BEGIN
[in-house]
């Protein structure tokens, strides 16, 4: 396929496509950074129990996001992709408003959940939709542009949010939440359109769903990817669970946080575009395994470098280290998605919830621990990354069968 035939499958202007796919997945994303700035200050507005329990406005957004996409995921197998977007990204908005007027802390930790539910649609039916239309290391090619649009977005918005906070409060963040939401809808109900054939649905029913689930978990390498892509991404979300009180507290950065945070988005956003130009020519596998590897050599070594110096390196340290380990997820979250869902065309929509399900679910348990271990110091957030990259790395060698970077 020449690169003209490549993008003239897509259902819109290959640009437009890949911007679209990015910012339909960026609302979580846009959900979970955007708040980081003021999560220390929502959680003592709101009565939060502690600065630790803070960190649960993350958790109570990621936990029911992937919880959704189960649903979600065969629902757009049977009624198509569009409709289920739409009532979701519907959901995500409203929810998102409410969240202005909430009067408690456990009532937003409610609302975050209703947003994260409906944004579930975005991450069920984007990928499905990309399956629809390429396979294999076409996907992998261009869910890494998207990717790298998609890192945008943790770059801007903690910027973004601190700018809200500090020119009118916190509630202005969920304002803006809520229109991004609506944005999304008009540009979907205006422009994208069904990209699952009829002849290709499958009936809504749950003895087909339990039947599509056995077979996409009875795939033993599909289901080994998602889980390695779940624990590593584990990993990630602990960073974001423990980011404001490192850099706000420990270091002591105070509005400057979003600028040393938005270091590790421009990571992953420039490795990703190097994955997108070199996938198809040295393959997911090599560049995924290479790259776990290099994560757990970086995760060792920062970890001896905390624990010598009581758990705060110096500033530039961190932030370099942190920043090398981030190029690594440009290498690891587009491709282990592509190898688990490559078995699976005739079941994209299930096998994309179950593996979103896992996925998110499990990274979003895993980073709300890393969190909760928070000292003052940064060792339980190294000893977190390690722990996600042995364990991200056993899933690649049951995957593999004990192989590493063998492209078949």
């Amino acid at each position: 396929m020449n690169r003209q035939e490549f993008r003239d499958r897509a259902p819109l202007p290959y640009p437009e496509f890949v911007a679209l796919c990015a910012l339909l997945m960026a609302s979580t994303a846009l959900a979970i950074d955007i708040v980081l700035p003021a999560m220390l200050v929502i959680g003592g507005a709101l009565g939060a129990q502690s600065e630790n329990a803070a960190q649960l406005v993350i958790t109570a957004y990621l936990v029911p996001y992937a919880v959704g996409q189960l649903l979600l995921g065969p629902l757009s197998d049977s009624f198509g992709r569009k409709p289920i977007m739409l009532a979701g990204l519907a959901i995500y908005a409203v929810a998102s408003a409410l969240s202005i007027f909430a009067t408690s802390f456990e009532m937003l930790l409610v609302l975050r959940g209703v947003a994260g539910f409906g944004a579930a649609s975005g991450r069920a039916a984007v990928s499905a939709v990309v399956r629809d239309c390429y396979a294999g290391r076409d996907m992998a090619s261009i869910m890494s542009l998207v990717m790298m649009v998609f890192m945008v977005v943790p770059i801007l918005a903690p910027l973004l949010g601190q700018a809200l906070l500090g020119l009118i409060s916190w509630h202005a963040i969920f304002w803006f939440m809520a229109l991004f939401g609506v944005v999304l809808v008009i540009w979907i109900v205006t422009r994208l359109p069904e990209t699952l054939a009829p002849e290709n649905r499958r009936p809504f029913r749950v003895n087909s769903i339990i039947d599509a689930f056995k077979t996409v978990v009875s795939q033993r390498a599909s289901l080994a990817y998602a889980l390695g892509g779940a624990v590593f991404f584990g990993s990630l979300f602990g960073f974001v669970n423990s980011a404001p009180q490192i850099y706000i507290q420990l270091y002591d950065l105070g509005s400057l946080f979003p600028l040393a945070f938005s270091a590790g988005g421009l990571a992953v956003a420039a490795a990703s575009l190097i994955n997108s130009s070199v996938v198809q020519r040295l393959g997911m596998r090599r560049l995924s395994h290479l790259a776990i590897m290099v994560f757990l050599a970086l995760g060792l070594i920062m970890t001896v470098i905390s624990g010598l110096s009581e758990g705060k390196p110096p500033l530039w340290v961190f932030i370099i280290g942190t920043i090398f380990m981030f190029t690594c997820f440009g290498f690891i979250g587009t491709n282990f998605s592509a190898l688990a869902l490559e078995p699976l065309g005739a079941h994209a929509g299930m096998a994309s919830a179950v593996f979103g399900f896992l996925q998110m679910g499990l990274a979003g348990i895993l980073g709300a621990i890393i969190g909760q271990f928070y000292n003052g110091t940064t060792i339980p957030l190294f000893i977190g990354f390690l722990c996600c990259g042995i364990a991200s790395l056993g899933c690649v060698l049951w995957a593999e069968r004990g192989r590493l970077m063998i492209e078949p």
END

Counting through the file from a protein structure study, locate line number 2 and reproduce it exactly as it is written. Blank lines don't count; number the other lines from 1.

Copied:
């Protein structure tokens, strides 16, 4: 396929496509950074129990996001992709408003959940939709542009949010939440359109769903990817669970946080575009395994470098280290998605919830621990990354069968 035939499958202007796919997945994303700035200050507005329990406005957004996409995921197998977007990204908005007027802390930790539910649609039916239309290391090619649009977005918005906070409060963040939401809808109900054939649905029913689930978990390498892509991404979300009180507290950065945070988005956003130009020519596998590897050599070594110096390196340290380990997820979250869902065309929509399900679910348990271990110091957030990259790395060698970077 020449690169003209490549993008003239897509259902819109290959640009437009890949911007679209990015910012339909960026609302979580846009959900979970955007708040980081003021999560220390929502959680003592709101009565939060502690600065630790803070960190649960993350958790109570990621936990029911992937919880959704189960649903979600065969629902757009049977009624198509569009409709289920739409009532979701519907959901995500409203929810998102409410969240202005909430009067408690456990009532937003409610609302975050209703947003994260409906944004579930975005991450069920984007990928499905990309399956629809390429396979294999076409996907992998261009869910890494998207990717790298998609890192945008943790770059801007903690910027973004601190700018809200500090020119009118916190509630202005969920304002803006809520229109991004609506944005999304008009540009979907205006422009994208069904990209699952009829002849290709499958009936809504749950003895087909339990039947599509056995077979996409009875795939033993599909289901080994998602889980390695779940624990590593584990990993990630602990960073974001423990980011404001490192850099706000420990270091002591105070509005400057979003600028040393938005270091590790421009990571992953420039490795990703190097994955997108070199996938198809040295393959997911090599560049995924290479790259776990290099994560757990970086995760060792920062970890001896905390624990010598009581758990705060110096500033530039961190932030370099942190920043090398981030190029690594440009290498690891587009491709282990592509190898688990490559078995699976005739079941994209299930096998994309179950593996979103896992996925998110499990990274979003895993980073709300890393969190909760928070000292003052940064060792339980190294000893977190390690722990996600042995364990991200056993899933690649049951995957593999004990192989590493063998492209078949």